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Protocol Rules


PSL temporal operators describe conditions under which realizations occur. They are defined in terms of an underlying temporal dependency relation a b among two realizations a and b. If a b, then a happens no later than b (see Section 11). But since it would not be very productive to describe protocols via orderings among individual occurrences, PSL protocol rules are instead described at the level of situations (classes of realizations). Each of the following operators relates the occurrences of realizations of a predecessor situation A and successor situation B:

As lead to Bs: A B
As enable Bs: A B
As pair with Bs: A B

Rules are collections of situations linked by temporal operators. In PSL/IDL-G, rules are expressed via lines connecting situations through corresponding symbols drawn on the outside of the predecessor situation to the same symbol drawn on the inside of the successor situation. In PSL/IDL, these operators are designated as lead, enable and pair respectively. In PSL/IDL (but not necessarily in PSL/IDL-G), the ``earlier'' situation is always to the left of the ``later'' one. PSL/IDL situations are implicitly parameterized by the arguments listed in their rules, as well as all declarations in their predecessor situation(s).

Leading. The ``forward reasoning'' operator A B is akin to a state transition, applying to cases in which As always precede Bs. However, unlike a state transition, A B does not indicate that instances of B form the ``next'' situations after those of A. Instead, an instance occurs at some unspecified time after an instance of A occurs, in a manner that neither requires nor precludes concurrency with respect to any other non-conflicting rules. Also, unlike state transitions, the orderings are not explicitly ``triggered'' by events. Instead predicates on events are listed as aspects of the situations themselves. For example, a protocol rule for a relay operation that sends m2 whenever m1 is received takes the form (in PSL/IDL and PSL/IDL-G respectively):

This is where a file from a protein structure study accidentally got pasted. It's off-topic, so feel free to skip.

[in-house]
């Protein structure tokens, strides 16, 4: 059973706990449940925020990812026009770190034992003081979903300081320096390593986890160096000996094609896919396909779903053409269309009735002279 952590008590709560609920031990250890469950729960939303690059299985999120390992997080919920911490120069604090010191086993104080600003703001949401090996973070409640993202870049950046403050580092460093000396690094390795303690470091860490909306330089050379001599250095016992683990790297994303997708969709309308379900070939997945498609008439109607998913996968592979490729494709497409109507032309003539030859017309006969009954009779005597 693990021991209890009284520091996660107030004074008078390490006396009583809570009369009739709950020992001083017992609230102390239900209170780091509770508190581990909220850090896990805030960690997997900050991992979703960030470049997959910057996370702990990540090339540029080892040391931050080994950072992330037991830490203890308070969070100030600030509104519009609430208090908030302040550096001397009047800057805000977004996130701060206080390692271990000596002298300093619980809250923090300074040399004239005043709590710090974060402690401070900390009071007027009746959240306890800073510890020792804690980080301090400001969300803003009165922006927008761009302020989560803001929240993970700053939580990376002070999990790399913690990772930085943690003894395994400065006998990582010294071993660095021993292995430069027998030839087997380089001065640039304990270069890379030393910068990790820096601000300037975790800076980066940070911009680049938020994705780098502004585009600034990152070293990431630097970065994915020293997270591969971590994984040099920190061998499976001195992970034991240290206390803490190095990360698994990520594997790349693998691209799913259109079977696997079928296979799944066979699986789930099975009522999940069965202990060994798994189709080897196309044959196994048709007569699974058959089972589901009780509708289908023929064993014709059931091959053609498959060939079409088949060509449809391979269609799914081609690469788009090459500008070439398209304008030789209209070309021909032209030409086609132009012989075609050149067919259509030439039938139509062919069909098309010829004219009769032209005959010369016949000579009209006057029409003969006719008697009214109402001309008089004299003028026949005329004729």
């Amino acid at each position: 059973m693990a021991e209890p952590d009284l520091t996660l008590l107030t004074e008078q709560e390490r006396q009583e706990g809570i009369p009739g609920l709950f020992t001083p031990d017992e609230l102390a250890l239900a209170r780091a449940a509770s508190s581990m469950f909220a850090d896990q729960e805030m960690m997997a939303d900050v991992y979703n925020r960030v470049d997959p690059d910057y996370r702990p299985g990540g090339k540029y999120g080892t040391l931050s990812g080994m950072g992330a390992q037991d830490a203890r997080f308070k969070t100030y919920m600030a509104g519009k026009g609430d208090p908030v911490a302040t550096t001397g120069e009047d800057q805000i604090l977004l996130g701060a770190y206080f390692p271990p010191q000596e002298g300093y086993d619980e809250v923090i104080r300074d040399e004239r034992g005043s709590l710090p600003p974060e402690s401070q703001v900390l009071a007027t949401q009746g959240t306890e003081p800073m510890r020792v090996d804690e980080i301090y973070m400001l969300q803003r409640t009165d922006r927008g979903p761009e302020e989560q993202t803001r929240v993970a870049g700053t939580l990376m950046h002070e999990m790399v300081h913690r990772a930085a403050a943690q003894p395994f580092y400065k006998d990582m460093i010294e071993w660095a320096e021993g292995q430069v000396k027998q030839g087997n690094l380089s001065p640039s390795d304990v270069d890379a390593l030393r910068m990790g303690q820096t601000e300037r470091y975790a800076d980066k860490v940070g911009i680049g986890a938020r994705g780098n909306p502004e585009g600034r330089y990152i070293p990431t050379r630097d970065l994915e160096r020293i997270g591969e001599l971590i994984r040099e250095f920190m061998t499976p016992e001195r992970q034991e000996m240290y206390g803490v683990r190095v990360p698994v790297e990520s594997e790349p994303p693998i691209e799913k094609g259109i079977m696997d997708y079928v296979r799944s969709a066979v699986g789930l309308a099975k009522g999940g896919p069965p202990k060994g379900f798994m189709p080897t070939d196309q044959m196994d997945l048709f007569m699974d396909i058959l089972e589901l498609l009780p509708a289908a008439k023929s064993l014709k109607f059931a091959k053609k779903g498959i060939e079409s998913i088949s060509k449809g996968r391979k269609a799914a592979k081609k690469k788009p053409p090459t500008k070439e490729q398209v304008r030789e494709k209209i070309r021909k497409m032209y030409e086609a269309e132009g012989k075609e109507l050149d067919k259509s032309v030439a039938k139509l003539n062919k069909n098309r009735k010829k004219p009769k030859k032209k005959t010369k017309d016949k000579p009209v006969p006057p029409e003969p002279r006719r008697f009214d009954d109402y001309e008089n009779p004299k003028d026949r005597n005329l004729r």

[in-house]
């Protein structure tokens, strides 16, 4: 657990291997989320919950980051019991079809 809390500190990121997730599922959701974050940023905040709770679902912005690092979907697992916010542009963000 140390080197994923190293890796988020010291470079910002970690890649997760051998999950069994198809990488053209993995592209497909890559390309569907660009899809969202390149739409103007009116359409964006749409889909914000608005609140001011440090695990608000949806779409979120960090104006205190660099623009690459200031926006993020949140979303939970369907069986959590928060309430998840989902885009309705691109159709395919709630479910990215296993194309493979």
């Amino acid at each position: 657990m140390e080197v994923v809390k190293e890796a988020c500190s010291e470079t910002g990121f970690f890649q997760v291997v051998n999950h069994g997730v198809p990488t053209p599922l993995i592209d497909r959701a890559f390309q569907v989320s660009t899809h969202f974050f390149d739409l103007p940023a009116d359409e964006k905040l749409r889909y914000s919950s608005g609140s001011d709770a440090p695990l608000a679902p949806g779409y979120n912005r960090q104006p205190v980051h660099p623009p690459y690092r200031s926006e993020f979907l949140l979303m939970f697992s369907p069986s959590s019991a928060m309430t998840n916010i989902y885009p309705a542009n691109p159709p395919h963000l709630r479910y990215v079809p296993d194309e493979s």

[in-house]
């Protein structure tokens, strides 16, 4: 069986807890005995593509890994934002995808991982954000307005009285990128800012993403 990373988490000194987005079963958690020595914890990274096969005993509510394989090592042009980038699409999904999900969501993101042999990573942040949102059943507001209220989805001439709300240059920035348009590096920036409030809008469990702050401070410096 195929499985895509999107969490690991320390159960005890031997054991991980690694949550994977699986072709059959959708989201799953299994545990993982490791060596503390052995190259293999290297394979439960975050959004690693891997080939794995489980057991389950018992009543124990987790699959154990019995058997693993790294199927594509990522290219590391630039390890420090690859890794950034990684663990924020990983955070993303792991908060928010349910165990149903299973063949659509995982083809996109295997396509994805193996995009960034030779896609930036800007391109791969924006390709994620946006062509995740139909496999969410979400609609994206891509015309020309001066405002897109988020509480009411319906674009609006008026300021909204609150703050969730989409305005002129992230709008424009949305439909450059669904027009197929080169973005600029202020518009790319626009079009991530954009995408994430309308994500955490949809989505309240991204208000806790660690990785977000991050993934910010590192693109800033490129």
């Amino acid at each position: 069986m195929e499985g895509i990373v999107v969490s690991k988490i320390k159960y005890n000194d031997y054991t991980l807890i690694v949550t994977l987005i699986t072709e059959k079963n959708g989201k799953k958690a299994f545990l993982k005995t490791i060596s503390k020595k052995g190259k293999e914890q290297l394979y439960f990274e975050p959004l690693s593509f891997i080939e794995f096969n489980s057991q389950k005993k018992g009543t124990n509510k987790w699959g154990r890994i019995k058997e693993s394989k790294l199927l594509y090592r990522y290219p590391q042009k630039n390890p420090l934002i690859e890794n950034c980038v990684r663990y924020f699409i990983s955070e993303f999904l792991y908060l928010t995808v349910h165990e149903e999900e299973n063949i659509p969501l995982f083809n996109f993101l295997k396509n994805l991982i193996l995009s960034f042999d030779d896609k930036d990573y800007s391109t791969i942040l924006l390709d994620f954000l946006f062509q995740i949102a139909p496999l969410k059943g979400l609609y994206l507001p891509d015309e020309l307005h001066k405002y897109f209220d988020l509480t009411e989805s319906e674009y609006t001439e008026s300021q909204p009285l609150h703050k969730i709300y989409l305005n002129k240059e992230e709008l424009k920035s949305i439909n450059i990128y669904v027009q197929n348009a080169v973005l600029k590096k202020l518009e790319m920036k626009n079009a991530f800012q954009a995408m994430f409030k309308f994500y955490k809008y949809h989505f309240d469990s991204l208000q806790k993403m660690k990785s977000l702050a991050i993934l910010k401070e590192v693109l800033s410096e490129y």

{in(m1)} lead {out(m2)}

This rule does not in any way imply that Relay operations must be single-threaded. Because there are no constraints indicating otherwise, two or more different ``threads'' of this rule may be active concurrently, each triggered by a realization corresponding to a different instance of an m1 message. On the other hand, this specification does not preclude implementation via a single-threaded relay object either.

Enabling. The ``backward reasoning'' operator A B is used for relations in which A enables B, applying to cases in which Bs are always preceded by As. (Or are ``caused'' by As, under some interpretations of this overloaded term.) For example, a desirable rule in most systems is the no spurious replies rule; for any procedural message req:

{in(req)} enable {out(reply[req]())}

This rule says that replies are sent only if messages are received. It does not say that requests always lead to replies, only that replies are never sent unless preceded by requests. In PSL/IDL, this rule is considered to be predefined for all procedural requests, since it is enforced by CORBA.

Separate rules may link multiple right-hand-sides to the same left-hand-side to describe multiple possible effects. For example, we could add another rule stating that req may lead to an exception, and link it to the first rule, reflecting the fact that rules are combined conjunctively (i.e., implicitly 'ed):

Pairing. The A B operator is used for if-and-only-if relations, in which both every A is followed by a B, and every B is preceded by an A; thus As and Bs occur only in pairs. For example, another desirable global rule is the one-to-one delivery rule, for any m:

{out(m)} pair {in(m)}

This says that all and only those messages that have been issued are ultimately received. The relation may be used to provide guarantees about procedural operations. For example, we could strengthen the above form to assert that a reply to req must be issued, thus precluding the possibility of exceptions or other non-procedural behavior:

{in(req)} pair {out(reply[req]())}

Sequences. A single rule may include chains of situations connected by temporal operators to describe sequencing. We express sequences of, for example, the leads-to operator as A B C. This indicates ( A B) ( B C) while also extending scoping so that expressions in C may reference terms in A. For example, a special protocol in which a relay outputs m3 after receiving message m1 followed by m2 could include a rule of the form:

{in(m1)} lead {in(m2)} lead {out(m3)}

If we did not care about the ordering of m1 and m2, we would have written this using simple conjunction of event predicates:

{in(m1), in(m2)} lead {out(m3)}

On the other hand, if we wanted to claim that this m1-m2 ordering were the only one possible, we would add the rule:

{in(m1)} enable {in(m2)}

next up previous
Next: Constraints Up: Interface-Based Protocol Specification of Previous: Situations

Doug Lea@Fri Mar 17 08:19:23 EST 1995